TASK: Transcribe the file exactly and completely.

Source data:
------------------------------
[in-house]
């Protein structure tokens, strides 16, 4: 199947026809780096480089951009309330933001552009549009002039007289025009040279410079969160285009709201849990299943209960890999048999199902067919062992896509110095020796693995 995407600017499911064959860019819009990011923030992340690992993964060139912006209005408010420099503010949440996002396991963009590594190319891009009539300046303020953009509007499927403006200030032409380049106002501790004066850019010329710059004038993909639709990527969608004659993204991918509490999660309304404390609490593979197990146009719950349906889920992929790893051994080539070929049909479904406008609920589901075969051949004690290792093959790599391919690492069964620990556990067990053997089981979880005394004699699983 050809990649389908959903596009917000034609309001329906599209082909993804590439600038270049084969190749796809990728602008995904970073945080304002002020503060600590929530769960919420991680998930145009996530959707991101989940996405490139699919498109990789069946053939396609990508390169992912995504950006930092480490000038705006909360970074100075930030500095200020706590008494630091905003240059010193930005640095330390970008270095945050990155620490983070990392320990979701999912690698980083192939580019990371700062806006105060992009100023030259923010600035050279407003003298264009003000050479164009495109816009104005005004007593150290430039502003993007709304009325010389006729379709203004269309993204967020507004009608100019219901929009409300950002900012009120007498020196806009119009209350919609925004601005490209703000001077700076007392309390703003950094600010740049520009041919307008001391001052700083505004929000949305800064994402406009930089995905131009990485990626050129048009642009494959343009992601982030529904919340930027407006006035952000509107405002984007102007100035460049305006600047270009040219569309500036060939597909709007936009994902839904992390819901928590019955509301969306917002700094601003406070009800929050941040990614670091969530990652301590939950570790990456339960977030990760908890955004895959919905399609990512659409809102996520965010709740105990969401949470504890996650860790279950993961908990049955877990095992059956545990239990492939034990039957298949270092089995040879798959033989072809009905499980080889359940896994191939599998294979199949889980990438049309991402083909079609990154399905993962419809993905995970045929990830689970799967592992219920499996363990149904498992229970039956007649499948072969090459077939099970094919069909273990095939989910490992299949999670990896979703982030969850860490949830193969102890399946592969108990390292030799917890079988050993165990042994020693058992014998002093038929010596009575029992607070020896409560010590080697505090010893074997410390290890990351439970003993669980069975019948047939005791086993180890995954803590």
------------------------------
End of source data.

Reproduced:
[in-house]
């Protein structure tokens, strides 16, 4: 199947026809780096480089951009309330933001552009549009002039007289025009040279410079969160285009709201849990299943209960890999048999199902067919062992896509110095020796693995 995407600017499911064959860019819009990011923030992340690992993964060139912006209005408010420099503010949440996002396991963009590594190319891009009539300046303020953009509007499927403006200030032409380049106002501790004066850019010329710059004038993909639709990527969608004659993204991918509490999660309304404390609490593979197990146009719950349906889920992929790893051994080539070929049909479904406008609920589901075969051949004690290792093959790599391919690492069964620990556990067990053997089981979880005394004699699983 050809990649389908959903596009917000034609309001329906599209082909993804590439600038270049084969190749796809990728602008995904970073945080304002002020503060600590929530769960919420991680998930145009996530959707991101989940996405490139699919498109990789069946053939396609990508390169992912995504950006930092480490000038705006909360970074100075930030500095200020706590008494630091905003240059010193930005640095330390970008270095945050990155620490983070990392320990979701999912690698980083192939580019990371700062806006105060992009100023030259923010600035050279407003003298264009003000050479164009495109816009104005005004007593150290430039502003993007709304009325010389006729379709203004269309993204967020507004009608100019219901929009409300950002900012009120007498020196806009119009209350919609925004601005490209703000001077700076007392309390703003950094600010740049520009041919307008001391001052700083505004929000949305800064994402406009930089995905131009990485990626050129048009642009494959343009992601982030529904919340930027407006006035952000509107405002984007102007100035460049305006600047270009040219569309500036060939597909709007936009994902839904992390819901928590019955509301969306917002700094601003406070009800929050941040990614670091969530990652301590939950570790990456339960977030990760908890955004895959919905399609990512659409809102996520965010709740105990969401949470504890996650860790279950993961908990049955877990095992059956545990239990492939034990039957298949270092089995040879798959033989072809009905499980080889359940896994191939599998294979199949889980990438049309991402083909079609990154399905993962419809993905995970045929990830689970799967592992219920499996363990149904498992229970039956007649499948072969090459077939099970094919069909273990095939989910490992299949999670990896979703982030969850860490949830193969102890399946592969108990390292030799917890079988050993165990042994020693058992014998002093038929010596009575029992607070020896409560010590080697505090010893074997410390290890990351439970003993669980069975019948047939005791086993180890995954803590």